This exploratory study examines the findings of a survey of small business owners in Australia, their use of formal business planning and its relationship to business performance. While the use of formal business plans is widely considered to be a positive for small business management, previous research has been equivocal on the relationship between use of such plans and profitability. This study used a statistical analysis to examine the relationship between use of formal business plans and business performance and character. The findings suggest that possession of a formal business plan was significantly associated with higher gross revenues and growth in sales. A discriminant analysis found twelve variables that differentiated firms with formal plans from those without. These provide insight into the nature of formal planning within small firms. However, the issue remains as to whether the plan is responsible for the growth or the growth responsible for the plan. read more...

How much does growth determine SMEs' capital structure?

Patrick Hutchinson (2004) Small Enterprise Research, Vol. 12, No. 1, pp. 81-92.

The purpose of this paper is to examine the extent to which growth determines the capital structure of small and medium-sized enterprises (SMEs). This is done by considering some theories of capital structure in relation to SMEs and then testing the resulting ideas empirically. This, in turn involves identifying the likely determinants of SME capital structure, in addition to growth, in order to assess the relative contribution of growth. Also, since it has been argued that the determinants of capital structure vary in certain circumstances, the relative contribution of growth is assessed for SMEs in different industries, for SMEs that have access to the capital market, or not, and for different size classifications namely micro, small and medium-sized SMEs. A key feature of the empirical studies reported in this paper is that they utilize the same database of SMEs. The data were analysed using ordinary least squares regression. The results show that growth is not consistently a major determinant of SMEs' capital structure but is more important in some circumstances than others. read more...

SME innovation within the Australian wine industry: A cluster analysis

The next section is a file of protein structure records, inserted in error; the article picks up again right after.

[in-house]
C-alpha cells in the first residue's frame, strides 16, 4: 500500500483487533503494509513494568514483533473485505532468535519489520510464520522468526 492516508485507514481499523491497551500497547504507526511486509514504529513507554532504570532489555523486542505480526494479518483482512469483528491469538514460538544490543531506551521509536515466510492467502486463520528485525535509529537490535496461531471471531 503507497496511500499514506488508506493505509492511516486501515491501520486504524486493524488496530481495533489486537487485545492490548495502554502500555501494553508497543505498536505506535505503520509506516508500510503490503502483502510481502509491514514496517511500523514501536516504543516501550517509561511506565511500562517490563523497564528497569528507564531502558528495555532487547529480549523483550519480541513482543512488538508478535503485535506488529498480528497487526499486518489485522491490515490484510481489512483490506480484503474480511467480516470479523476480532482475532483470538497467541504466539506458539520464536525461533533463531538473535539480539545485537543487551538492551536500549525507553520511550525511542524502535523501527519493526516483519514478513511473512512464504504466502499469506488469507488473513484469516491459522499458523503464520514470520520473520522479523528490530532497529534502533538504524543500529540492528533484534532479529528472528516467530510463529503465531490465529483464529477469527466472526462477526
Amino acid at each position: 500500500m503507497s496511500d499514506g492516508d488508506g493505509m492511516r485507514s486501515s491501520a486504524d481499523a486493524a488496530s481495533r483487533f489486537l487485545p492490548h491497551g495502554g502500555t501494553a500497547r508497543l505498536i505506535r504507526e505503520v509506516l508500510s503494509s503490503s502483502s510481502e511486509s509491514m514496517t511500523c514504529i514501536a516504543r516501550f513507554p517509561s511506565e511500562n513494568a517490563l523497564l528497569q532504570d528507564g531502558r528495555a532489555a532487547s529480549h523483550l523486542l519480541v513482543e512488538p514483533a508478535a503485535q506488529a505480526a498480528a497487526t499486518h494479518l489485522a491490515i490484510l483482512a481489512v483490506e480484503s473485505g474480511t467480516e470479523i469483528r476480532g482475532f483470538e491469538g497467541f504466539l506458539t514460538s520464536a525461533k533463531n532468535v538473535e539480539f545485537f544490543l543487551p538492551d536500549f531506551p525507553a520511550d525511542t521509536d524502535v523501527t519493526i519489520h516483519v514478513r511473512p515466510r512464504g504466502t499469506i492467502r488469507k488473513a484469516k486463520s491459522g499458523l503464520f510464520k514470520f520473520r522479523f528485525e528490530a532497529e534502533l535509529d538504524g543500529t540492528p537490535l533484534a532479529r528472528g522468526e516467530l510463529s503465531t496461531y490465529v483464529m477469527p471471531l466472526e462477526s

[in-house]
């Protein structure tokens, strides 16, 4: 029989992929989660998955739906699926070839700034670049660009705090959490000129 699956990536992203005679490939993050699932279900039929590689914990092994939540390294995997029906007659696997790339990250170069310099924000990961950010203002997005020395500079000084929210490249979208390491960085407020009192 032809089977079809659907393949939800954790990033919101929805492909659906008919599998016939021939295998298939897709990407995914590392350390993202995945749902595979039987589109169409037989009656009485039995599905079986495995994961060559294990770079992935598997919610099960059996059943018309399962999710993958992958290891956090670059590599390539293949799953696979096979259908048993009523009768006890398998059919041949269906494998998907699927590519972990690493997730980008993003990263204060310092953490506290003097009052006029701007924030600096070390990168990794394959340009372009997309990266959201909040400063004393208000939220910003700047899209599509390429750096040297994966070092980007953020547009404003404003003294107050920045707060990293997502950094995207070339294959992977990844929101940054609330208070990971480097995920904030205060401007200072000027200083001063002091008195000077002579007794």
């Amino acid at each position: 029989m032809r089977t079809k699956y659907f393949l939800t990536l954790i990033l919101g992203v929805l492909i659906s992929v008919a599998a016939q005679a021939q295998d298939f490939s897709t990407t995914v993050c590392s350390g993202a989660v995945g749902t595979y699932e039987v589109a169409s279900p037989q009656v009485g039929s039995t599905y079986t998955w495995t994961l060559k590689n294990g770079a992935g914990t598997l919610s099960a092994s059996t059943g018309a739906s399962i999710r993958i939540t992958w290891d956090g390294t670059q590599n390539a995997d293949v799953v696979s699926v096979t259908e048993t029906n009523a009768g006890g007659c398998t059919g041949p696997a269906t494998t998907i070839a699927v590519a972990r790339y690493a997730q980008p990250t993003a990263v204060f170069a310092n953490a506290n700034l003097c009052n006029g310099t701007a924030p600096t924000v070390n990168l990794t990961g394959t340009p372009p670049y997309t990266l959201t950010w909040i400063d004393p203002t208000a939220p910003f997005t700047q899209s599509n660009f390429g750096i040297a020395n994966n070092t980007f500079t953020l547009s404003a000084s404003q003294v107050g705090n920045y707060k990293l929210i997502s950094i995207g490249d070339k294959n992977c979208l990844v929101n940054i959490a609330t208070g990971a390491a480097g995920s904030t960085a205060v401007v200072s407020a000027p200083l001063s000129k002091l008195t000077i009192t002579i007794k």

David Aylward and John Glynn (2006) Small Enterprise Research, Vol. 14, No. 1, pp. 42-54.

This paper assesses core innovation activity among SMEs within different levels of cluster development. The aim of the paper, using empirical data from the Australian wine industry, is to demonstrate that innovation levels and activity intensify as an industry cluster develops. By dividing wine clusters into 'innovative' (highly developed) and 'organised' (less developed) models, the paper uses selected core indicators of innovation activity to explore levels of integration within each model. This integration is examined in the context of Porter's theory of 'competitive advantage', with implications for SMEs in particular, and lessons for industry clusters in general. read more...

Strategic planning practices in small enterprises in Queensland

William (Bill) Glen and Jay Weerawardena (1996) Small Enterprise Research, Vol. 4, No. 3, pp. 5-16.

Strategic planning in small enterprises differs from strategic planning in larger organizations. Small enterprise research literature in general suggests that the characteristics of the planning environment of a small enterprise differ from those of a large organization and these differences create growth opportunities and threats which are unique to small enterprises. The absence of a theory or a consistent body of knowledge on small enterprise strategic planning is also evident in current literature. The broad objectives of this paper are to examine the characteristics of strategic planning in specified small enterprises in Queensland. Firstly, a working definition of small enterprise strategic planning is submitted. Secondly, a theoretical model representing small enterprise strategic planning characteristics will be proposed. In conjunction with the theoretical model, certain hypotheses will be posited about the model variables. Thirdly, the methods of testing the various hypotheses will be presented, together with findings on the hypotheses gathered from field research. Lastly, conclusions will be presented about small enterprise strategic planning in certain industry sectors in Queensland. Funding for this research paper was kindly made available by a grant from the Queensland Department of Industry and Regional Development (DBIRD). read more...

Home-based businesses: Setting straight the urban myths

Elizabeth A Walker (2003) Small Enterprise Research, Vol. 11, No. 2, pp. 35-48.